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Tuesday, April 3, 2012

101 Places to See Before You're 12 - A Ghost Town

A Ghost Town

Well, I had no idea how many ghost towns exist in the U.S. 
If you ever want to visit one with your family, it's pretty easy!  Especially since they exist in all 50 states. 
I found several to choose from on our trip out west.  Visit http://www.ghosttowns.com/ and choose the state (or province if you're in Canada) and start looking. 

We "visited" two - and I say that because the second one was quite an experience.

But first, Calico, California.

On our way east towards the Mojave Desert, we took a detour to visit a Ghost Town that has been preserved, and serves as a way to see what a silver mining town was like.  It was founded in 1881, and was deserted in the 1920s. 

Walter Knott, of Knotts Berry Farm fame, worked in the silver mind in 1910.
In the 1950s he purchased Calico and restored all but 5 of the original buildings to mirror what they looked like in the 1880s.

Governor Schwarzenegger proclaimed the State Historical Landmark as "California's Silver Rush Ghost Town" in 2005.

On the drive to Calico off the interstate

The landscape around Calico is absolutely beautiful, and varied.

Calico was named for its multi-colored mountain peaks surrounding the town.

We walked through Calico, toured a silver mine, and rode a train to view the mine and adobe homes still standing.

It's a pretty little ghost town, and worth a stop if you're ever in San Bernadino County!

The Ghost Town I had planned on us seeing is Cerbat, Arizona. 
I knew we'd be just a few miles from it on our way to the Grand Canyon a couple of days later and thought we should see an unpreserved Ghost Town, since we had experienced a touristy Ghost Town.  Little did I know.

We followed my phone's GPS onto a dusty little road, with absolutely nothing but cactus and scrub for as far as we could see.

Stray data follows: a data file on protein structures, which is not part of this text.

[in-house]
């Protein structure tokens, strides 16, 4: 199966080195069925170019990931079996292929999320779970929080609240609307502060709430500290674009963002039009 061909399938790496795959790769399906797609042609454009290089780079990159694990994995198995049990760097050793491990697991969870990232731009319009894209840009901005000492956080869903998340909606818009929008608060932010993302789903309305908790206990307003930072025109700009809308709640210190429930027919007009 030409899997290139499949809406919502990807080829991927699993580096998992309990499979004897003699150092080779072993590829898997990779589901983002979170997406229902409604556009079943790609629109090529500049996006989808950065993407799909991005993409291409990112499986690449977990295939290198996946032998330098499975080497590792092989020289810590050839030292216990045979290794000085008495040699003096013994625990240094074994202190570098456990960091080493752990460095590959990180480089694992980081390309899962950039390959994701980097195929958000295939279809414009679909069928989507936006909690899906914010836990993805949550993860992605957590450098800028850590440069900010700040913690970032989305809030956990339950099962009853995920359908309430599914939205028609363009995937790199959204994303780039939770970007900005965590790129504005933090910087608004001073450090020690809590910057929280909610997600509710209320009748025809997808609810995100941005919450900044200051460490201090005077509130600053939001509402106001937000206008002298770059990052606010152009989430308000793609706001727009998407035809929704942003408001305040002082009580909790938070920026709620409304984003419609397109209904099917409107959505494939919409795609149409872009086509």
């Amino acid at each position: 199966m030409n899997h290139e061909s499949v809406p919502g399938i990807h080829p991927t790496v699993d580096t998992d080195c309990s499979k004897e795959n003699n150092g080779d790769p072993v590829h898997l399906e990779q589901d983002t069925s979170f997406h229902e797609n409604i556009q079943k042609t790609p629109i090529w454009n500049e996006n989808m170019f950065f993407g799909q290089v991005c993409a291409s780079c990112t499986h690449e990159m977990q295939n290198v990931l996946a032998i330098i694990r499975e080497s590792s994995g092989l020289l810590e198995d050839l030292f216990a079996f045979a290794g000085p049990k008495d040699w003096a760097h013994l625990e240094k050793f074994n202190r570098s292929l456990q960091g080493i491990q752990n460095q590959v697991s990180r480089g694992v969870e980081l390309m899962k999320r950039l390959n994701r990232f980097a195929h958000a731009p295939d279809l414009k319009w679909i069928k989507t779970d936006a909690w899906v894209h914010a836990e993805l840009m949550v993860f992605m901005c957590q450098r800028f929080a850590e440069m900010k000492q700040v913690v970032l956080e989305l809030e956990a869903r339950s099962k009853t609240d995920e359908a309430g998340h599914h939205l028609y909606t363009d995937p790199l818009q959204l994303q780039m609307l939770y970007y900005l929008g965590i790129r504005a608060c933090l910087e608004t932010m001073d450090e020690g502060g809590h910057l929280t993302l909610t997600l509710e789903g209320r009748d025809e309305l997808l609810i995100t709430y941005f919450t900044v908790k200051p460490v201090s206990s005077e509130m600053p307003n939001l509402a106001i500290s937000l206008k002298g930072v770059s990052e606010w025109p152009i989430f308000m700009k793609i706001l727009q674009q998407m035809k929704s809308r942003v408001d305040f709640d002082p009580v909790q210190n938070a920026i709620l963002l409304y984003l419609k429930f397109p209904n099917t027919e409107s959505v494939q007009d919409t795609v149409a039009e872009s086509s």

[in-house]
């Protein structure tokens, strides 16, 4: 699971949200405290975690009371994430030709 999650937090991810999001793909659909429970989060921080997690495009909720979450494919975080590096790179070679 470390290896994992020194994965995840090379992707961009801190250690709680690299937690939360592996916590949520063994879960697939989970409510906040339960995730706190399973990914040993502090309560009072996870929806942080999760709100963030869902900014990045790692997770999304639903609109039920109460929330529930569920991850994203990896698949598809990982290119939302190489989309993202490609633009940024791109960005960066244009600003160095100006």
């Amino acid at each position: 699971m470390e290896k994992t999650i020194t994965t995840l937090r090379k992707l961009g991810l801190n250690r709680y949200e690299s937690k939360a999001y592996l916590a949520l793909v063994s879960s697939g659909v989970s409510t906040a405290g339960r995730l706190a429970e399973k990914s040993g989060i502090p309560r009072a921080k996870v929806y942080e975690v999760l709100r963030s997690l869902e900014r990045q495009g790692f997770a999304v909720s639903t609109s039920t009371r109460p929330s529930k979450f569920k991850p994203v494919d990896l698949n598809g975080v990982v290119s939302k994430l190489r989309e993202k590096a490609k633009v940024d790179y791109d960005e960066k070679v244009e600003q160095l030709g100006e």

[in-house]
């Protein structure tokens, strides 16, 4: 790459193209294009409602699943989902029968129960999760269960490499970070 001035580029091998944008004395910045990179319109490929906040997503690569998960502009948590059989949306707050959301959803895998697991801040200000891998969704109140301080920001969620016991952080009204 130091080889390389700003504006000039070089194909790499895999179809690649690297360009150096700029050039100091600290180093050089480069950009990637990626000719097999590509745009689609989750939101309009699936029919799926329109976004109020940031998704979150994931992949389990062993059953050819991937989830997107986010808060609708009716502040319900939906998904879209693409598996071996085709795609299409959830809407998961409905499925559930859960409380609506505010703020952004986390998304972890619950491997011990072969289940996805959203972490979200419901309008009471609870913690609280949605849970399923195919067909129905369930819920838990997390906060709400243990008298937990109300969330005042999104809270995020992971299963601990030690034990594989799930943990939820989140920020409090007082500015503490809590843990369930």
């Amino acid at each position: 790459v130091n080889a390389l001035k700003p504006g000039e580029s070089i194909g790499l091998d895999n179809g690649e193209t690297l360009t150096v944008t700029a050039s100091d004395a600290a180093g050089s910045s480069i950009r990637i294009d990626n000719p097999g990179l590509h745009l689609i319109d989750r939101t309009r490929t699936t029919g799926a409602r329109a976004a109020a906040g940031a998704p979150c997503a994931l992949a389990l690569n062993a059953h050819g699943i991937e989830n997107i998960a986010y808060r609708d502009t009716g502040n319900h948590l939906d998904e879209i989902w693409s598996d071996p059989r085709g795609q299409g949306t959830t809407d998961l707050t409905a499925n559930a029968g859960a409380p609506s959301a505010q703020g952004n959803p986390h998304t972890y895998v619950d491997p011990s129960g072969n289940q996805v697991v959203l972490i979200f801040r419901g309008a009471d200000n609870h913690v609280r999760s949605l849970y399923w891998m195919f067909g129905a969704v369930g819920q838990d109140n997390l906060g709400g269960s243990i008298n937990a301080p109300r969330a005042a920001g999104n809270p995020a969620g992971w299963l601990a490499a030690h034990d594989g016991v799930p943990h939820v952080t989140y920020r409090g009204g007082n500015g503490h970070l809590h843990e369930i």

Here's David - playing along but not at all sure this is a side-trip we need to be making.
I'll never live down our Cerbat adventure.

We turned off a couple more times in pursuit of Cerbat, which apparently has a couple of original 1860s buildings and a boat! (Why in the world?  I really wanted to see the boat.)

Cerbat was actually the county seat in the 1870s, a thriving little mining community with a school, post office, and other public buildings.  Surely we could find it.

And then we did.
After what seemed like an interminable drive on scary little roads in the middle of nowhere Arizona, we stumbled upon some dilapidated metal sheds (???), and what we believe is a man living in Cerbat, who didn't look at all happy to see us.

And here's the difference between David and me. 

I wanted to stop and tell him that we were interested in seeing the ghost town (really, I wanted to see this huge boat!) so we'd just be a few minutes and then on our way.

David did not stop but turned around, waved a little wave to the scary looking squatter, and off we went back to the Interstate.

So, we got to see two very different kinds of Ghost Towns out west.
I think I prefer Calico.

From the Book:
#13 - A Ghost Town
The mill shut down.  The train stopped coming.  There was a big flood.  There are lots of reasons a town can become a ghost town - left with nothing but empty, abandoned houses, stores, and churches.  Gold rush towns in the West are some of the best-known, but there are ghost towns in every state and province.  Although some are falling to pieces, some remain much the way they were when the last residents moved away.  Visiting a ghost town gives you a strange feeling - not really scary, but eerie and a little unsettling, and kind of exciting.  Go see one and find out for yourself.

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